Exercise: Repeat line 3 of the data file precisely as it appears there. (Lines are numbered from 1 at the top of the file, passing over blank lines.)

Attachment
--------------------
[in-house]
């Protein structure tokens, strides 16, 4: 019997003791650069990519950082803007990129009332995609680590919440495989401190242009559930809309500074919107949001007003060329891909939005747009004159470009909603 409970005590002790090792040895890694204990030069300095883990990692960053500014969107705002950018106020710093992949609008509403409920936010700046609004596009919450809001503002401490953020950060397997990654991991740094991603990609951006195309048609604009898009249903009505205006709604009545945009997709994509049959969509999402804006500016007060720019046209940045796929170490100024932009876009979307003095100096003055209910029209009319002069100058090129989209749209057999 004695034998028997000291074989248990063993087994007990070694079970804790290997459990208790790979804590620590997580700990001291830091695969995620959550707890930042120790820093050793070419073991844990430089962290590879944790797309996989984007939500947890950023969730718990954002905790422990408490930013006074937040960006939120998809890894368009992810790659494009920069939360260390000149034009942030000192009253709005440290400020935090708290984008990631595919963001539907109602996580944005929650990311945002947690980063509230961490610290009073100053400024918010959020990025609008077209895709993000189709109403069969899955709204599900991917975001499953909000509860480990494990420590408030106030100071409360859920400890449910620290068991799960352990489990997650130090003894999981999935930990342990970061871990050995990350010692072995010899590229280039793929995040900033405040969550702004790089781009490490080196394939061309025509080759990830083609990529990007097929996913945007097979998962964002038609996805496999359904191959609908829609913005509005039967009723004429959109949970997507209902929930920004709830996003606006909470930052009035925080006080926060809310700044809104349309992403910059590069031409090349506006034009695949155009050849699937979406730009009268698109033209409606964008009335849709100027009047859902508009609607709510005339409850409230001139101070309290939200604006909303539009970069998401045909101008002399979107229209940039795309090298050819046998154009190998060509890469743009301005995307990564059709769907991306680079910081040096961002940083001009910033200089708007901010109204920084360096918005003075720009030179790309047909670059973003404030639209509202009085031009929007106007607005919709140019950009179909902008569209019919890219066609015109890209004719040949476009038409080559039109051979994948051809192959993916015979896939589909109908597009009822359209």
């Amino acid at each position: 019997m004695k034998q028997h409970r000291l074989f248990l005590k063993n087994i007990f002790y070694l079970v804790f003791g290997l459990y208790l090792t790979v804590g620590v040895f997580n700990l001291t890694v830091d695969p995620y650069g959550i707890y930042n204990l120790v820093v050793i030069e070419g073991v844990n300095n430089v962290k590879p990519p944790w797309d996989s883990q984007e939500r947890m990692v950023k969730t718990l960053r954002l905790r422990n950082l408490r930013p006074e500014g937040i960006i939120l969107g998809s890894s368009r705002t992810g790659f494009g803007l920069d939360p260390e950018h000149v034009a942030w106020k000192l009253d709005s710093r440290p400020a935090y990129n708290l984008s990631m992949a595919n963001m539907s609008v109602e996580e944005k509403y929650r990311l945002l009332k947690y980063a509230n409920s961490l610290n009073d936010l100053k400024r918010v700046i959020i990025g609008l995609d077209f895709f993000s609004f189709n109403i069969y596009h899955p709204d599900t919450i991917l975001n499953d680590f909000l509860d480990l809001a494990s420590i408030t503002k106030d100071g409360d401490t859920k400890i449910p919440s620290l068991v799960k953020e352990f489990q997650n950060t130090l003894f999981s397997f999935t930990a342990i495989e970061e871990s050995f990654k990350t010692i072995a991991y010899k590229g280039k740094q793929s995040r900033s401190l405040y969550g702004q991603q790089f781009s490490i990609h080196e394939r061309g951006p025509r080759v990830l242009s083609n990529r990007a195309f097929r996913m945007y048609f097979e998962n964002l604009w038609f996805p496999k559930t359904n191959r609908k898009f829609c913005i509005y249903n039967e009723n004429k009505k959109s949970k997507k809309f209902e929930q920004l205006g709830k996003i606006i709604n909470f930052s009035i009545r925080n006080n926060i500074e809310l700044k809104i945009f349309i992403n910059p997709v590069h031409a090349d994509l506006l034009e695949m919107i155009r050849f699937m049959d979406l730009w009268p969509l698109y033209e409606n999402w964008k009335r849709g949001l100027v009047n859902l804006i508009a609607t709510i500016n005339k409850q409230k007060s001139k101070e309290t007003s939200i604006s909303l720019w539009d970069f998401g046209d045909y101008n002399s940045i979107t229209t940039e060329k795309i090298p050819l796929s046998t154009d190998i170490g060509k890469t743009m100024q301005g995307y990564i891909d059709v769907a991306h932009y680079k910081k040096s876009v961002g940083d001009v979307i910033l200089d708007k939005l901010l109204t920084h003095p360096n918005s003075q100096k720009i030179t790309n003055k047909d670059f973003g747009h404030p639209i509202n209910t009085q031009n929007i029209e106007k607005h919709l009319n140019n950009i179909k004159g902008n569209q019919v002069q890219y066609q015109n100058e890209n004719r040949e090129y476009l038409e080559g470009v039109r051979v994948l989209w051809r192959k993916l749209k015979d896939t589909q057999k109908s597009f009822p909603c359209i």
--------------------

């Amino acid at each position: 019997m004695k034998q028997h409970r000291l074989f248990l005590k063993n087994i007990f002790y070694l079970v804790f003791g290997l459990y208790l090792t790979v804590g620590v040895f997580n700990l001291t890694v830091d695969p995620y650069g959550i707890y930042n204990l120790v820093v050793i030069e070419g073991v844990n300095n430089v962290k590879p990519p944790w797309d996989s883990q984007e939500r947890m990692v950023k969730t718990l960053r954002l905790r422990n950082l408490r930013p006074e500014g937040i960006i939120l969107g998809s890894s368009r705002t992810g790659f494009g803007l920069d939360p260390e950018h000149v034009a942030w106020k000192l009253d709005s710093r440290p400020a935090y990129n708290l984008s990631m992949a595919n963001m539907s609008v109602e996580e944005k509403y929650r990311l945002l009332k947690y980063a509230n409920s961490l610290n009073d936010l100053k400024r918010v700046i959020i990025g609008l995609d077209f895709f993000s609004f189709n109403i069969y596009h899955p709204d599900t919450i991917l975001n499953d680590f909000l509860d480990l809001a494990s420590i408030t503002k106030d100071g409360d401490t859920k400890i449910p919440s620290l068991v799960k953020e352990f489990q997650n950060t130090l003894f999981s397997f999935t930990a342990i495989e970061e871990s050995f990654k990350t010692i072995a991991y010899k590229g280039k740094q793929s995040r900033s401190l405040y969550g702004q991603q790089f781009s490490i990609h080196e394939r061309g951006p025509r080759v990830l242009s083609n990529r990007a195309f097929r996913m945007y048609f097979e998962n964002l604009w038609f996805p496999k559930t359904n191959r609908k898009f829609c913005i509005y249903n039967e009723n004429k009505k959109s949970k997507k809309f209902e929930q920004l205006g709830k996003i606006i709604n909470f930052s009035i009545r925080n006080n926060i500074e809310l700044k809104i945009f349309i992403n910059p997709v590069h031409a090349d994509l506006l034009e695949m919107i155009r050849f699937m049959d979406l730009w009268p969509l698109y033209e409606n999402w964008k009335r849709g949001l100027v009047n859902l804006i508009a609607t709510i500016n005339k409850q409230k007060s001139k101070e309290t007003s939200i604006s909303l720019w539009d970069f998401g046209d045909y101008n002399s940045i979107t229209t940039e060329k795309i090298p050819l796929s046998t154009d190998i170490g060509k890469t743009m100024q301005g995307y990564i891909d059709v769907a991306h932009y680079k910081k040096s876009v961002g940083d001009v979307i910033l200089d708007k939005l901010l109204t920084h003095p360096n918005s003075q100096k720009i030179t790309n003055k047909d670059f973003g747009h404030p639209i509202n209910t009085q031009n929007i029209e106007k607005h919709l009319n140019n950009i179909k004159g902008n569209q019919v002069q890219y066609q015109n100058e890209n004719r040949e090129y476009l038409e080559g470009v039109r051979v994948l989209w051809r192959k993916l749209k015979d896939t589909q057999k109908s597009f009822p909603c359209i």